The entire Suzuki brand
Suzuki sold a paltry 5,950 cars during its last year in the U.S., which isn't that much of a surprise considering it only sent 20,000 vehicles off its lots in 2012.
We're witnessing the great unraveling of Japanese automakers' rise to dominance in the late '70s and much of the '80s. The downfall began when former GM holding Isuzu pulled out of the U.S. market in 2009, abandoning the Trooper and Rodeo models that got Americans interested in the small SUV and undoing one of the last links to GM's multi-automaker Geo brand.
Suzuki had a similar history here, but with somewhat more disastrous results. Back in 1988, Consumer Reports accused the popular but top-heavy Suzuki Samurai of being rollover prone. During the 1990s, the Suzuki Sidekick and its improved center of gravity won hearts as GM's Geo and Chevrolet Tracker and helped usher in the small SUV market that would eventually give us the Toyota RAV4 and Honda CR-V.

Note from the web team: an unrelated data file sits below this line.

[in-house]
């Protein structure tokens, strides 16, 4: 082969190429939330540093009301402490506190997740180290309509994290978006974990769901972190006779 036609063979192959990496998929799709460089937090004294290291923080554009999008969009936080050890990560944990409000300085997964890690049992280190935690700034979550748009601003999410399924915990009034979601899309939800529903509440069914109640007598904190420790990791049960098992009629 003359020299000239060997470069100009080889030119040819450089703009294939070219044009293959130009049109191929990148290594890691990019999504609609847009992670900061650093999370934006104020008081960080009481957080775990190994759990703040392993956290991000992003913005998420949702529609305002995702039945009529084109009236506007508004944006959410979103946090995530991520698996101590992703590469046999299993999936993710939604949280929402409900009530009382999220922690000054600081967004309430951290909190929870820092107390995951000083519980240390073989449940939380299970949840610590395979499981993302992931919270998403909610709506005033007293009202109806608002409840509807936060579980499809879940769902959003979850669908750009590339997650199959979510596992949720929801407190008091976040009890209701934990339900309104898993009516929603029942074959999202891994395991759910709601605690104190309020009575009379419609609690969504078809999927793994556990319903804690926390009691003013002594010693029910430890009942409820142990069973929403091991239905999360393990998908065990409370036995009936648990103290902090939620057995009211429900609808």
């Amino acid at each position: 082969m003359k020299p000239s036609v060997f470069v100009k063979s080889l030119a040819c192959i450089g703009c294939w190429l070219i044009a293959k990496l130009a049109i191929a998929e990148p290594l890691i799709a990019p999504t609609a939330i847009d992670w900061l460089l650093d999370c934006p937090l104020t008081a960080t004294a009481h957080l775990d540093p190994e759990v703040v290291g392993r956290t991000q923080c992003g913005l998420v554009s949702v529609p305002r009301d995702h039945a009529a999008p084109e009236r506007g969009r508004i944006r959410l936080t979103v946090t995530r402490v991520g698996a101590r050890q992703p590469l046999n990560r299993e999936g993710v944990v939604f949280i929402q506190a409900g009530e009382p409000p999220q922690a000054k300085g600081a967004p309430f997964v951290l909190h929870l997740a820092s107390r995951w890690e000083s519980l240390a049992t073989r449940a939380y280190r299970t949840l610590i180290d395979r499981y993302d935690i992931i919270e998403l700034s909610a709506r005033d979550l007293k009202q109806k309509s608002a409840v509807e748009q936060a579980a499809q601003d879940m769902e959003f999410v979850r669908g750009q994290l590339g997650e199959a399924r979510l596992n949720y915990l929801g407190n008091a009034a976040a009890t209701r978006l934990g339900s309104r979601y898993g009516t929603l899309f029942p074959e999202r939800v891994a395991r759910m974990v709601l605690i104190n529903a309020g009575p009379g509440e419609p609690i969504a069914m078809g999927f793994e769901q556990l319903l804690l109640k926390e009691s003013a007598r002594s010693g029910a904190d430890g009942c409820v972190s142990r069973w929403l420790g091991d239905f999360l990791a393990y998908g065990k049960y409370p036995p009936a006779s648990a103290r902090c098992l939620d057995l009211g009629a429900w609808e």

Unfortunately, Suzuki's U.S. branch was $346 million in debt at the end of 2012. Half of that is owed solely to its Japanese parent company. It filed for Chapter 11 bankruptcy protection and vowed to pull Suzuki automobiles out of the U.S. market and sell only motorcycles, ATVs and outboard boat engines.
The shame is that Suzukis weren't bad little cars. The Insurance Institute for Highway Safety gave the 2013 Suzuki Kizashi its highest rating on a tough new crash test that measures a vehicle's reaction to being hit at 40 miles per hour on the outside of its front bumper. The Toyota Camry outright failed that test, but sold 29,000 vehicles in the U.S. in November 2012. Only 500 Kizashis were sold here during that same span. So long, Suzuki.